Presidential Inauguration in CIFCO, San Salvador.

Presidential Inauguration in CIFCO, San Salvador.

June 1st marked an historic day in El Salvador. In addition to the new political space created with the FMLN party assuming the power of presidency, it represents a chance to build on the dreams and strong organization of a people who have sacrificed and suffered tremendously to create a more just and peace-filled society.  How much can be accomplished over the next five years remain to be seen.  Surely, it seems that Archbishop Romero and the many martyrs are hovering close, wanting to be invoked in order to keep the struggle for justice grounded in values of deep faith, unwavering hope and great love.

SHARE youth delegates learn and play with CRIPDES regional team members.  Delegates build relationships to continue walking in solidarity physically, through advocacy, and financial commitments.

SHARE youth delegates learn and play with CRIPDES regional team members. Delegates build relationships to continue walking in solidarity physically, through advocacy, and financial commitments.

After many years of solidarity with El Salvador, and gratitude at having witnessed this new moment in El Salvador’s history, I am torn between mixed metaphors from my Christian tradition. I feel like Mary at the tomb who just watched a sliver of light crack from the rolled-away stone; but I also sense Herod—forces threatened by the birth of Hope, ready to pounce on any significant proposal for change, or semblance of an economy that tries to make a “preferential option for the poor” and marginalized. Read More »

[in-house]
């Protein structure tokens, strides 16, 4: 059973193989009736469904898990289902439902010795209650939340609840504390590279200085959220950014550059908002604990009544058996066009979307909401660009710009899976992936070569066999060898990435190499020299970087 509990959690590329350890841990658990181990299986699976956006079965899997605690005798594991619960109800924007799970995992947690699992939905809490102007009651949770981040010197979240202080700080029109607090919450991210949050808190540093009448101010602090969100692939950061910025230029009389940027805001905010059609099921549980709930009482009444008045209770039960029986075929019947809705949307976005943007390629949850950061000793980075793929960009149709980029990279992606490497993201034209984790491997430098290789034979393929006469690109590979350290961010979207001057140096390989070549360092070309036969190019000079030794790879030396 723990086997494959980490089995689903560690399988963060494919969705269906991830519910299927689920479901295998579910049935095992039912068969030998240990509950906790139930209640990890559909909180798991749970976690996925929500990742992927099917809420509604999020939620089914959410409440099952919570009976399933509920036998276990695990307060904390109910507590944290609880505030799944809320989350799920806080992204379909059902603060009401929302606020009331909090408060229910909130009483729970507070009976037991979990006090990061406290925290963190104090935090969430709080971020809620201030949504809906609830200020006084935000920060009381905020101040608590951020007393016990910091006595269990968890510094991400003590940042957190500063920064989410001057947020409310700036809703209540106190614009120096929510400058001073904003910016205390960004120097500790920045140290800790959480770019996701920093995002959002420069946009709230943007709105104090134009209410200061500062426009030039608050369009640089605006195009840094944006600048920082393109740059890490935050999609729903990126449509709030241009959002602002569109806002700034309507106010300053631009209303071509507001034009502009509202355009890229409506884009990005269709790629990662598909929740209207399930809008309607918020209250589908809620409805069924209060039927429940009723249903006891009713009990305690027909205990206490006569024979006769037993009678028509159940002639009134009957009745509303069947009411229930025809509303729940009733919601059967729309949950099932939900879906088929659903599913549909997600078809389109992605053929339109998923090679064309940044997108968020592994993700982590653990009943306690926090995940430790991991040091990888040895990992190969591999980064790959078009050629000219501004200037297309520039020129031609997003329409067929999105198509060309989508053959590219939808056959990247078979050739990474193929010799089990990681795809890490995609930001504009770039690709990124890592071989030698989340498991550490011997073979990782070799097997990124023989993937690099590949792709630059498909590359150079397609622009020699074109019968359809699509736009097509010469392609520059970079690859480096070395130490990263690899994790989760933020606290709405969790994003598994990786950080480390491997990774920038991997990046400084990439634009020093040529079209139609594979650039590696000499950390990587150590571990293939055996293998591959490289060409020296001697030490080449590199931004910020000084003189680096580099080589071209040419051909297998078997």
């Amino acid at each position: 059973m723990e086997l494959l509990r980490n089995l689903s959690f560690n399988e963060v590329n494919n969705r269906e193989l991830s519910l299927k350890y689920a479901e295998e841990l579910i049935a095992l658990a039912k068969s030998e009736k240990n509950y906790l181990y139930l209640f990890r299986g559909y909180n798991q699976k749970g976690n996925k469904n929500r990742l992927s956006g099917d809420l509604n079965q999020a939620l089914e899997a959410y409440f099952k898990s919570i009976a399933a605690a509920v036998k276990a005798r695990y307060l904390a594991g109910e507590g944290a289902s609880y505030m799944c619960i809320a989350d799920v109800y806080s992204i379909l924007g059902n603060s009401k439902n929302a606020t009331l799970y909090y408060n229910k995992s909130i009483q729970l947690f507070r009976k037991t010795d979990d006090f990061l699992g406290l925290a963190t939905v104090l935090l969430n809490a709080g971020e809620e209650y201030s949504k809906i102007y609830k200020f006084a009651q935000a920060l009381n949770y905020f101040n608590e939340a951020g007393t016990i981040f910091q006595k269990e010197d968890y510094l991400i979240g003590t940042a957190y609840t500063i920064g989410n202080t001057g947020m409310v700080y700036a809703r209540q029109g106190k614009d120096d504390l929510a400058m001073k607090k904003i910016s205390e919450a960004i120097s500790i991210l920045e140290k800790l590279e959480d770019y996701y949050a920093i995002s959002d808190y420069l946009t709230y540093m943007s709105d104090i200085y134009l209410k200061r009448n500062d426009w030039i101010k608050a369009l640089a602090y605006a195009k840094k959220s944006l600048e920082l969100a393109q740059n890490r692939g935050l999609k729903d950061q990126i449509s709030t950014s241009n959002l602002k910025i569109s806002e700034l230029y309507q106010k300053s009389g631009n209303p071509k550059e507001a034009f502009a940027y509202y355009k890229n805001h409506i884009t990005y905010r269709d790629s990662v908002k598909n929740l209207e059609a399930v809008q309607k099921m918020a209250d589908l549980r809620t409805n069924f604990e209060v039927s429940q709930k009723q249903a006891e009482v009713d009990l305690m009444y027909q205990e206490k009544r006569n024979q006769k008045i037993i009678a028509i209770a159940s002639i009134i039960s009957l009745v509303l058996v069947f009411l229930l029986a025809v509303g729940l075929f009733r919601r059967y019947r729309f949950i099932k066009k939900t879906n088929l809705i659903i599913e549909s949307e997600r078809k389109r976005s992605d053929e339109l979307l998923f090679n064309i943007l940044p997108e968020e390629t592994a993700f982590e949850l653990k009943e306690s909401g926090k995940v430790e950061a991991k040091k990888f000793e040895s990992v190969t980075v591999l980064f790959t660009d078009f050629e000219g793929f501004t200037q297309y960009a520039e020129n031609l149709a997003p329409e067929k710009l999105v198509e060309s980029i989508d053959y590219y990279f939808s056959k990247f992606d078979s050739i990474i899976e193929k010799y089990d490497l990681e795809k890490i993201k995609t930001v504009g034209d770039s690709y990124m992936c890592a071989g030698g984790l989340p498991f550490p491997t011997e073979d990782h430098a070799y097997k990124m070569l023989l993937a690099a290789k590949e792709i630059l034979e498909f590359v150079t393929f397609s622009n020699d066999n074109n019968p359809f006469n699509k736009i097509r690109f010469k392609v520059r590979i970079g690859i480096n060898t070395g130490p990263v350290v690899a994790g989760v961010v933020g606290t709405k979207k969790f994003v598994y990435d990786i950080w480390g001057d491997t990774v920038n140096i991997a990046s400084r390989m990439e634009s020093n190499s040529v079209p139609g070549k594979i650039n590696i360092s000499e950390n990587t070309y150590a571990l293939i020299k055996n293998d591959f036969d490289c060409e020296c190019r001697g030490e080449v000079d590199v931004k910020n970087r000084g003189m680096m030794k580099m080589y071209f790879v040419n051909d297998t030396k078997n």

University scholarship students reach their dreams

June 27, 2014

Aracely and Marixa graduate from the Lutheran University.

Aracely and Marixa graduate from the Lutheran University.

In late May, I had the pleasure of attending the graduation of two university scholarship students, Aracely and Marixa, with long-time SHARE supporter Paul Kendall.  The brief visit consisted of the solemn graduation ceremony and a chance to learn more about what recent graduates of the program are doing to help their communities.  It was an exciting day, witnessing the graduates receive their diplomas and reach their life-long dreams.  

The afternoon visit with recent graduates from San Vicente was also an inspiring conversation.  Each shared their current occupations and aspirations, and discussed long-term goals to maintain their connection as graduates and continue to support one another in their endeavors.  

From right: Paul, Cesar, Darío, Mirna's husband, Mirna, Carlos, and Yasmín.

From right: Paul, Cesar, Darío, Mirna’s husband, Mirna, Carlos, Yasmín, and behind the camera, Amilkar.

Cesar works with communities in Los Nonualcos in youth violence prevention.  Darío is continuing his studies in agricultural engineering. Mirna teaches middle school and is very active in the life of her church.  Carlos is also teaching in a rural school in San Vicente.  Amilkar continues his studies in anthropology and is one of the youth promoters for community work with CRIPDES San Vicente.  The most recent graduate, Yasmin, having only completed her studies in December of last year, manages the local Tecoluca community radio station, Radio Tehuacán.  Each student demonstrated their leadership and commitment to local communities while studying, and has proven their pledge even after graduating.

Small groups changing the world

June 16, 2014